Here’s the exemption being applied to several pages of the record: 21. The head of a government institution may refuse to disclose any record requested under this Act that contains … (b) an account of consultations or deliberations in which directors, officers or employees of a government institution, a minister of the Crown or the (Read more…)
Shorter Preston Manning: Mike Duffy openly flouted the Parliamentary Press Gallery’s rules for years by seeking to trade his celebrity for a patronage appointment. When Stephen Harper was the only Prime Minister willing to offer that deal for political gain, Duffy proceeded to flout every new set of rules which applied to him as a Senator while serving as the Conservatives’ most prominent fund-raiser, setting up a scandal and cover-up reaching to the top levels of the Prime Minister’s office.
Obviously, this story demonstrates there’s a problem with the Parliamentary Press Gallery, and no other person or party involved. (Read more…)
Our lying Prime Minister felt betrayed and angry, and … deceived?
The scheme only became public after a CTV news report on the evening of May 14.
The next morning, said Harper, he met with Wright, the successful Toronto financier he had brought to Ottawa in 2010 to be his right-hand man.
“He told me what he had done,” said Harper.
“I think, to be frank, my first series of reactions were probably in the realm of more stunned and disbelief.
“I, for the life of me, still can’t figure out – I don’t think anybody can figure out – (Read more…)
“If you can’t stand the heat, etc.” … the usual justification when one politician objects to the boorish behaviour of another. And no doubt MP Charmaine Borg heard a lot of that when she objected to the recent attack on her by Senator Jean-Guy Dagenais.
The heat you are expected to stand ought to refer to passionate debate based on knowledge and reason. The letter Dagenais wrote to Ms. Borg
Assorted content for your weekend reading.
- Jim Stanford counters the myth of labour shortages by pointing out Canada’s significant – and growing – number of potential workers who lack a job. And Janet French reports on how PCS’ job cuts have affected both the workers who were laid off, and the communities who depend on their spending to support local economies.
- CPJ’s infographic makes the case for a guaranteed livable income in Canada:
- CBC reports on the misleading statistics underlying claims that there’s no need to discuss rail safety in Canada – featuring cases of runaway trains (Read more…)
Assorted content to end your week.
- Hassan Arif theorizes that a failure to identify and address growing inequality may have played a significant role in the rise of Rob Ford’s destructive anti-socialism: The Toronto of towering new condos, of downtown coffee shops and trendy restaurants and stores, is far removed from the Toronto of these low-income, suburban, and largely visible minority residents. A “plain-talking” politician who rails against downtown elites, against “slick talking lawyers”, “consultants”, and recipients of “research grants” appeals to those who feel left behind.…These concerns, about suburban alienation, about inequality, are concerns that need to (Read more…)
Source: CBC News: Conservative MP Michael Chong Makes Bid to Fix Parliament
Even with Perrin’s e-mails being found amongst the clutter, and some shake ups in the Senate, let’s take a bit of a break and look at a ‘non-releated-but-totally-releated’ consequence of the Senate Scandal fallout.
Ontario Conservative MP Michael Chong is bringing forward a bill to redistribute some of the power of the Prime Minister, and all party leaders. It would take the leadership establishment out of the nomination process, and even establish a method by which the party caucus could remove a leader from power.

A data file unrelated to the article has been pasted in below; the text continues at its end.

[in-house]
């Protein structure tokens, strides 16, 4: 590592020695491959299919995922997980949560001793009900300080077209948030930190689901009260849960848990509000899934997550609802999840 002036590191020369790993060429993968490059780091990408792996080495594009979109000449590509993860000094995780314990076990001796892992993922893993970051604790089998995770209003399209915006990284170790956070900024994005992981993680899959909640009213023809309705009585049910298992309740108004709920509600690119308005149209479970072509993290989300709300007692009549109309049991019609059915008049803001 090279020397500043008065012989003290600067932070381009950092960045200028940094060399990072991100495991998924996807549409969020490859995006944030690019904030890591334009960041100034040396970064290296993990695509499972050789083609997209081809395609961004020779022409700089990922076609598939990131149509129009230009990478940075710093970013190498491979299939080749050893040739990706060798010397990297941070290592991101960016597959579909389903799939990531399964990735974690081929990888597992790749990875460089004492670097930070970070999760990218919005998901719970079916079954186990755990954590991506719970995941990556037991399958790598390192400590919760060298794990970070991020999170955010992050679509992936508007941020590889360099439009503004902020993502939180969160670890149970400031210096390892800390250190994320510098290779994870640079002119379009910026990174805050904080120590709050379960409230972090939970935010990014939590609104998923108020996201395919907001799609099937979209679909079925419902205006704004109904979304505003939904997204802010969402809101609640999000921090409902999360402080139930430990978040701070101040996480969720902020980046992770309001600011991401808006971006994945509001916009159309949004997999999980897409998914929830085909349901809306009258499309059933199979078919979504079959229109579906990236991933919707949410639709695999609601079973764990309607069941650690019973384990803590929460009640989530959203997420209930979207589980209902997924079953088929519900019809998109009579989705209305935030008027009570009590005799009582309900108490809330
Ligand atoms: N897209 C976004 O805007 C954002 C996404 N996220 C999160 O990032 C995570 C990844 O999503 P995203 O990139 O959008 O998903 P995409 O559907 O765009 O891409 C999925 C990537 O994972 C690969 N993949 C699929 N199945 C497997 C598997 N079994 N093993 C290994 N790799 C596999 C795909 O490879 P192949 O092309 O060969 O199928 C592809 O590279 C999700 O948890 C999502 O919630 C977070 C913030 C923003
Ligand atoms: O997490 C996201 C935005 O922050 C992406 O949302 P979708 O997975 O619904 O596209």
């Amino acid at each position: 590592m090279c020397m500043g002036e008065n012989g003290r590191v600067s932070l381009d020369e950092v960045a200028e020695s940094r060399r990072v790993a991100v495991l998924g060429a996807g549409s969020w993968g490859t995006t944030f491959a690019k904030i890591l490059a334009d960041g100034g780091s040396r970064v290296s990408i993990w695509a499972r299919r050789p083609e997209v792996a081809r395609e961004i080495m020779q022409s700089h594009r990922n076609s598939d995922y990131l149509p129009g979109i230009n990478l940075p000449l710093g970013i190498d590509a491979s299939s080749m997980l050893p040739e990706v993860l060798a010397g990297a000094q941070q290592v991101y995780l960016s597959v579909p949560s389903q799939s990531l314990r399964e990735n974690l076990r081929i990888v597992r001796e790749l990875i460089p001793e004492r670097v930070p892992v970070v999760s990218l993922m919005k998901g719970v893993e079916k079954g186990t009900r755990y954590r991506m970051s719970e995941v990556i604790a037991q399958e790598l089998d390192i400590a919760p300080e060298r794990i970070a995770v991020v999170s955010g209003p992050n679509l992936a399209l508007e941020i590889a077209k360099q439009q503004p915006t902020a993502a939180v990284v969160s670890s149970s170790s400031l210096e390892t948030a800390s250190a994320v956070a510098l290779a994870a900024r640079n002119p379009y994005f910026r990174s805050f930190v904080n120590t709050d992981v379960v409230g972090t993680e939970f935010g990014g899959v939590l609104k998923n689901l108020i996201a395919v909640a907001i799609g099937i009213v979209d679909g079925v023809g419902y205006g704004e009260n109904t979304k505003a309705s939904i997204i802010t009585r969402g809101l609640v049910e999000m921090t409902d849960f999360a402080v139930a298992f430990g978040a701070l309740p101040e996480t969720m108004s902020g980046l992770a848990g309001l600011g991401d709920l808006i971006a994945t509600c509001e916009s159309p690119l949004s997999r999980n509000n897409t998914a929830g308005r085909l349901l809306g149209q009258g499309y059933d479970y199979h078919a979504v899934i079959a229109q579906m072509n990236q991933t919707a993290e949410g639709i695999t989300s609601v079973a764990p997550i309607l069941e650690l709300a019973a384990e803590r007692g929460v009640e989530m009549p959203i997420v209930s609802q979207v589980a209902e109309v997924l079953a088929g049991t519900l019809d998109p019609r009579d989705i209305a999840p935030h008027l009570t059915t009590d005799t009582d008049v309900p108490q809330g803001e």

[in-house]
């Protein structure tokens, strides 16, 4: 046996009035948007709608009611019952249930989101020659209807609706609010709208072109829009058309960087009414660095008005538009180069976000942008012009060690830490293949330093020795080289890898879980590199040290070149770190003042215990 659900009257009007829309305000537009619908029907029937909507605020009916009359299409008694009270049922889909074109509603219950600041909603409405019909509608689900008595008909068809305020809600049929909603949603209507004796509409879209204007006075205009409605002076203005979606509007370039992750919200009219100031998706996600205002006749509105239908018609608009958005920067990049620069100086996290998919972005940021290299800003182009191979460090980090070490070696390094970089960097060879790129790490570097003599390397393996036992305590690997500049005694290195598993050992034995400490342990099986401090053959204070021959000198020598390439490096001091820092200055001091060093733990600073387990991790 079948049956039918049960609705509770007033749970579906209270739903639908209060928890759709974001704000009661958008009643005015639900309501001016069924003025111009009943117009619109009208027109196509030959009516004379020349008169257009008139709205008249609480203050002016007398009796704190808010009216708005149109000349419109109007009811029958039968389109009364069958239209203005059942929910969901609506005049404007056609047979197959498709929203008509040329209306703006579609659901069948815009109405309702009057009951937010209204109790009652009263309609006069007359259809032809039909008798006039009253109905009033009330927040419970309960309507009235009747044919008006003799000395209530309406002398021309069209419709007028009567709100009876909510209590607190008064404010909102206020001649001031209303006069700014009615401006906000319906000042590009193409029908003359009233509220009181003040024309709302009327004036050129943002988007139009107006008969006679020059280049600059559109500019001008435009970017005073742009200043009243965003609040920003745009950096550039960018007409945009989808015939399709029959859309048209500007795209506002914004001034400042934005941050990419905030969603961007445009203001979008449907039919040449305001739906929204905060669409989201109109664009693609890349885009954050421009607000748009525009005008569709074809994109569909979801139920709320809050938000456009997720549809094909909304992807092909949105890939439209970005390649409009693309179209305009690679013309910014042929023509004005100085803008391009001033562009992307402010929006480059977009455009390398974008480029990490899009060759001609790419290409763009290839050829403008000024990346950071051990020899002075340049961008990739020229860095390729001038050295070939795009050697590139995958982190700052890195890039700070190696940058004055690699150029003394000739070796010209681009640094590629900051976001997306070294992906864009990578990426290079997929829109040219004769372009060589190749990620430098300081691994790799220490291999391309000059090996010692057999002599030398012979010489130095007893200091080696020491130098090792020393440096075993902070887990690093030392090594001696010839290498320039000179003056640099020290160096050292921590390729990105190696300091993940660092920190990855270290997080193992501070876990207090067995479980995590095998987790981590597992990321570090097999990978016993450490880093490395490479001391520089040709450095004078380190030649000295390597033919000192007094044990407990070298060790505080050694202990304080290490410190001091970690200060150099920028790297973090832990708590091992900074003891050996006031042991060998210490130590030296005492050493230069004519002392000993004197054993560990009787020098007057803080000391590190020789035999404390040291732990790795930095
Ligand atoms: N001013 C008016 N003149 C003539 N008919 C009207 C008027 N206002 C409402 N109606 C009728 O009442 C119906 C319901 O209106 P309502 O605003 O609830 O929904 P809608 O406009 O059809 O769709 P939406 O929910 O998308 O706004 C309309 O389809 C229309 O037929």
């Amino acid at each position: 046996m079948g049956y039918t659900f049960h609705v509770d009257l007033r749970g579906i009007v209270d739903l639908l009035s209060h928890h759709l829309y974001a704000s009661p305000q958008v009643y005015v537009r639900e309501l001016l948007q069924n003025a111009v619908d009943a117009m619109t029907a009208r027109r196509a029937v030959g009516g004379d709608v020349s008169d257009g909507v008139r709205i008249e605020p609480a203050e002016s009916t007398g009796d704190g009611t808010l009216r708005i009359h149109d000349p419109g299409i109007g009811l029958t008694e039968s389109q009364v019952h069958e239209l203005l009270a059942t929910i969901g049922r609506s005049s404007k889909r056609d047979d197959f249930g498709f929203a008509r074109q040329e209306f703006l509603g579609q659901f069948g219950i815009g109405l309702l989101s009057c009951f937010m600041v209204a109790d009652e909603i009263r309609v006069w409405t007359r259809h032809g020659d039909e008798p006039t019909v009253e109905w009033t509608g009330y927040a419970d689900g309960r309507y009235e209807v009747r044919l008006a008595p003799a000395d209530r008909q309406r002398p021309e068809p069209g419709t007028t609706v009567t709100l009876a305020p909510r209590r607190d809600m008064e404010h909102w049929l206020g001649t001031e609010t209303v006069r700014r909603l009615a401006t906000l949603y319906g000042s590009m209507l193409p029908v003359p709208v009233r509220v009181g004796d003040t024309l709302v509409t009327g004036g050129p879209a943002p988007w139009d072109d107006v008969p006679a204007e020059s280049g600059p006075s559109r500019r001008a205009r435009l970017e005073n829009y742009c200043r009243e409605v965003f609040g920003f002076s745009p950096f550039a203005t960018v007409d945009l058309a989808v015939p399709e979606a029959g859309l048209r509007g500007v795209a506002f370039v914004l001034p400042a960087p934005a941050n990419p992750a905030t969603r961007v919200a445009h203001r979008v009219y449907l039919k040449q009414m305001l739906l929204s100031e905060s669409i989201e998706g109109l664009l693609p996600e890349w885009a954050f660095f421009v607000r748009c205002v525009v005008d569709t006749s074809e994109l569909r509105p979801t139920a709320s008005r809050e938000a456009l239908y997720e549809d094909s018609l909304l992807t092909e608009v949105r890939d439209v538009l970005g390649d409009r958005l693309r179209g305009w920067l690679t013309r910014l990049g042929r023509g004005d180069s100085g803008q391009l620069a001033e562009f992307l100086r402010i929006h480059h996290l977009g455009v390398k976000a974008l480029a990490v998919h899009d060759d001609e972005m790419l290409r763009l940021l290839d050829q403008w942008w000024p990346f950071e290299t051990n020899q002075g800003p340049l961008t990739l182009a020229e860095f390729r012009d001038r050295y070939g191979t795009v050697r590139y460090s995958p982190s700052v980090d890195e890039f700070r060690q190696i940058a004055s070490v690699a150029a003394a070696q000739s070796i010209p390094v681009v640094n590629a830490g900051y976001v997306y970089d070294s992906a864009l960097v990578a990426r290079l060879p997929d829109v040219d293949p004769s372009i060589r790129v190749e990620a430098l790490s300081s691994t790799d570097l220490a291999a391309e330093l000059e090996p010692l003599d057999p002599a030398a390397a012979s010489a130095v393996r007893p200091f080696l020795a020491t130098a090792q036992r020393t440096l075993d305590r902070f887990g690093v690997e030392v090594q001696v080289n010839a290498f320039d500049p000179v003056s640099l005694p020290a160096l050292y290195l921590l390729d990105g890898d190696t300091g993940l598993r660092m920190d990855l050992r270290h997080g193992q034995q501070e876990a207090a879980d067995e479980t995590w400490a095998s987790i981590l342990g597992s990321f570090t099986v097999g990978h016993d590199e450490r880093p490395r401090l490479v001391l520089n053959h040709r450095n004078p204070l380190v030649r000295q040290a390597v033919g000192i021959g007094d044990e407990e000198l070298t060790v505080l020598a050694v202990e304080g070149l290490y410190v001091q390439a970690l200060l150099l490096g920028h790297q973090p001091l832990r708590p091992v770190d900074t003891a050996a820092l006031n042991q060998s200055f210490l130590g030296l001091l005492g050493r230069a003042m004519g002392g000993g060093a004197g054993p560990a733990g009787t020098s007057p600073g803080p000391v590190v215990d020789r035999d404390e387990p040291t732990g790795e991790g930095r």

The biggest change (Read more…)
Assorted content for your weekend reading.
- Alison chronicles how the definition of “accountability” has changed since the Cons’ own actions started to come under the microscope, while Paul Wells writes about the three different interests at play in the Cons’ scandal. And Tonda MacCharles explores how the Senate bribery scandal developed – though her willingness to take Con talking points at face value seems questionable given how consistently they’ve crumbled when compared to actual evidence, particularly when the likes of Chantal Hebert and Don Martin are eviscerating the Cons’ ever-more-farcical spin.
- Meanwhile, Don Lenihan discusses why gratuitous secrecy (Read more…)
This and that for your Thursday reading.
- The Economist takes a look at the effect of international trade agreements – and confirms the long-held concern that the erosion and non-enforcement of labour standards consistently follows the signing of government suicide pacts: Some results are rather unsurprising. Countries with better civil liberties tend to have higher labour standards. Countries in the OECD, which are richer, do better than those outside (only one OECD member, Turkey, has a score less than 15). But other results in the paper are alarming. During the 1980s and 1990s, the labour-rights index fell precipitously (see (Read more…)
Miscellaneous material for your mid-week reading.
- John Ibbitson reports that the Cons’ obvious priorities have finally been made explicit: as far as they’re concerned, the sole purpose of international diplomacy is to serve the corporate sector. And Ian Smillie documents how the Cons hijacked Canada’s foreign aid program (while signalling that the same path is likely to be followed by the Cons’ Australian Liberal allies).
- Meanwhile, CBC uncovers a offshore tax avoidance scheme perpetrated by one of the Cons’ hand-picked tax advisers (and chair of the Royal Canadian Mint).
- Rhys Kesselman highlights the fact that contrary to (Read more…)
This and that for your Tuesday reading.
- Richard Seymour comments on more and more draconian anti-protest laws which are being applied to attack public activism: To understand why this is happening, it is necessary to grasp the relationship between neoliberal austerity and popular democracy.
In a previous era, when neoliberal austerity was first being prepared in tandem with a racist, authoritarian crackdown, Greek political sociologist Nicos Poulantzas spoke of the “redeployment of legal-police networks” as a constitutive element in a new “authoritarian statism”. In this regime, formal parliamentary apparatuses would be retained even while substantive democracy was eroded. Stuart (Read more…)